Diagnosed asthmatic from babyhood, I woke most nights in the early hours, wheezing and struggling to breathe. Night after night I would pad into my parents room for help when too young to understand what was happening.
Now with grown up children of my own, I don’t know how they coped!
Going on holiday or on school camp was full of mixed feelings of both excitement and fear:
The fear of running out of medication which had to go everywhere with me
I hated having to sit out games or come off at half time when all I wanted do was to play and excel. Not wanting to be ‘the sickly child’ sitting on the sideline, I would push myself and end up continually having to stop anyway.
I also hated being dependent on the daily medication I was increasingly needing, and made many attempts to reduce or resolve asthma with diet, lifestyle, tests and medical trials through the years.
Raised in a medical family, I was given antibiotics and/or corticosteroids for the slightest hint of a cold or allergic reaction; however at the same time encouraged to swim and be fit, to trial yoga breathing as an 8-year old and not let having asthma be a handicap.
By 40 years of age:
At this time, two Australian Buteyko practitioners, Jennifer and Russell Stark, were travelling around New Zealand teaching this little known method, so my GP suggested I go and participate.
Having no other option that I could see, and despite being somewhat sceptical (after all nothing else had worked to date), I took the plunge.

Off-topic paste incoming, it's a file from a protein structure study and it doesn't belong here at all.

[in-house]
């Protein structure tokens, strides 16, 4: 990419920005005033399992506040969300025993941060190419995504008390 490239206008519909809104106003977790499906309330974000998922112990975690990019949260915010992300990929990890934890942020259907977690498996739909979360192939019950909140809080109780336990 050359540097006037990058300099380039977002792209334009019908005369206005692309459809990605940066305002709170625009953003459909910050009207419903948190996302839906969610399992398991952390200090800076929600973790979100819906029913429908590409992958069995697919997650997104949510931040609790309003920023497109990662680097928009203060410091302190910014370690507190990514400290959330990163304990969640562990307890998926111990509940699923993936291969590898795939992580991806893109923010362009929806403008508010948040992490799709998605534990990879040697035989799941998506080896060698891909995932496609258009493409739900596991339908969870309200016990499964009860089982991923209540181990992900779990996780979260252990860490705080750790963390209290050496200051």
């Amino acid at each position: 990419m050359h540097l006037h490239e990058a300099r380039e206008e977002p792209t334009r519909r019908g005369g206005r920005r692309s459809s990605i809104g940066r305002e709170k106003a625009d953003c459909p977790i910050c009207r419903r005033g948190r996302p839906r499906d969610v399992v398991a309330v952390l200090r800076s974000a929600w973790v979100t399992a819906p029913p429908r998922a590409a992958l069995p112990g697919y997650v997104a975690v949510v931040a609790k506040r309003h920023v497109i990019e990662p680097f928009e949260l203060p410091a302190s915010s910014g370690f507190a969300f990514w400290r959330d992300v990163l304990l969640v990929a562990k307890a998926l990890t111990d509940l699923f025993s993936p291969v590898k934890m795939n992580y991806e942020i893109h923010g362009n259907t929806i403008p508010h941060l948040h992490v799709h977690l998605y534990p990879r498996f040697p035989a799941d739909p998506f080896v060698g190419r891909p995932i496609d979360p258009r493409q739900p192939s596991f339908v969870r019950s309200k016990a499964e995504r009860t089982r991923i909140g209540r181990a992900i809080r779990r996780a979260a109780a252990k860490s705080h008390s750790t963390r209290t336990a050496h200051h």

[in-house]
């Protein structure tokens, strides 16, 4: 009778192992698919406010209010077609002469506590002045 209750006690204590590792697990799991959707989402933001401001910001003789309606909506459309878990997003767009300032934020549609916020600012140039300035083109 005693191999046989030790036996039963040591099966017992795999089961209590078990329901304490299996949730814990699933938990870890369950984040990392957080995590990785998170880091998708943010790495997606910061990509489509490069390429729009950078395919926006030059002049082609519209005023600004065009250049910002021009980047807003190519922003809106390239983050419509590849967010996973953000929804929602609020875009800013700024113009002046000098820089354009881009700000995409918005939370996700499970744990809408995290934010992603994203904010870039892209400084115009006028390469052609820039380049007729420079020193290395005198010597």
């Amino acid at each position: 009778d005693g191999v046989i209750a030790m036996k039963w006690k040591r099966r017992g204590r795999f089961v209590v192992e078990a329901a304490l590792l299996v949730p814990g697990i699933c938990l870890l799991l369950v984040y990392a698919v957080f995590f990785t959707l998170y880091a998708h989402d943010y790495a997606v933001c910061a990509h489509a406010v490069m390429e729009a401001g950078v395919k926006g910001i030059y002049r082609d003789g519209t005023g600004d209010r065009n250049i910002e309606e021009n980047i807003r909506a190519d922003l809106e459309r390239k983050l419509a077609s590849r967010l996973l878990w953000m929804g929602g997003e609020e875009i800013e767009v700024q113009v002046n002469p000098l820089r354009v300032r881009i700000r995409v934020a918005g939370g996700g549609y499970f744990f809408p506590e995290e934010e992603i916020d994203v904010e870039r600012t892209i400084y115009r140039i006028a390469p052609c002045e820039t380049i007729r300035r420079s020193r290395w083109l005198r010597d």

If only I had known then that I was about to save over 18 years of doctor’s visits and medication costs which I would no longer need.
Even better, I was about to experience the physiological and psychological benefits of experiencing the first full night’s sleep I could remember, along with relief from the symptoms I had experienced from babyhood.
My asthma symptoms improved rapidly and I was able to reduce my medication usage within the first week. After 7 months, I no longer needed any medication – it actually seemed like a miracle.
In other words, the course proved invaluable. Nowadays and more than 18 years on, I rarely wheeze or suffer from hay fever. I no longer use nor even carry any medication around for asthma.
Most people can benefit from learning to breathe better. However, it is difficult to assess what the ‘right’ breathing method is to choose when there is a lot of ‘noise’ out there in this field and much of it can be misleading and even incorrect.
The first step is to become aware of your own breathing habits and then to learn what are the basics of healthy breathing and what does functional (healthy) vs. dysfunctional (unhealthy) breathing even mean?
Having your breathing assessed will help you to do this by identifying whether aspects of your breathing are healthy of not.
For example we look at your:
If your breathing is assessed as dysfunctional, then it can be hugely beneficial to your health to correct this by undertaking our breathing retraining programme.
As my colleague in Nelson, Nicky McLeod of The Breathing Clinic said:
“Too often we get people on our courses after they have tried many other things … who say that if only they had worked on their breathing first they would have saved a lot of money and time. Other common refrains include ‘why haven’t I been told this before?’ and ‘this should be taught in schools’.”
Imagine functional healthy breathing habits being taught as fundamental in the education and health systems. This is my hope.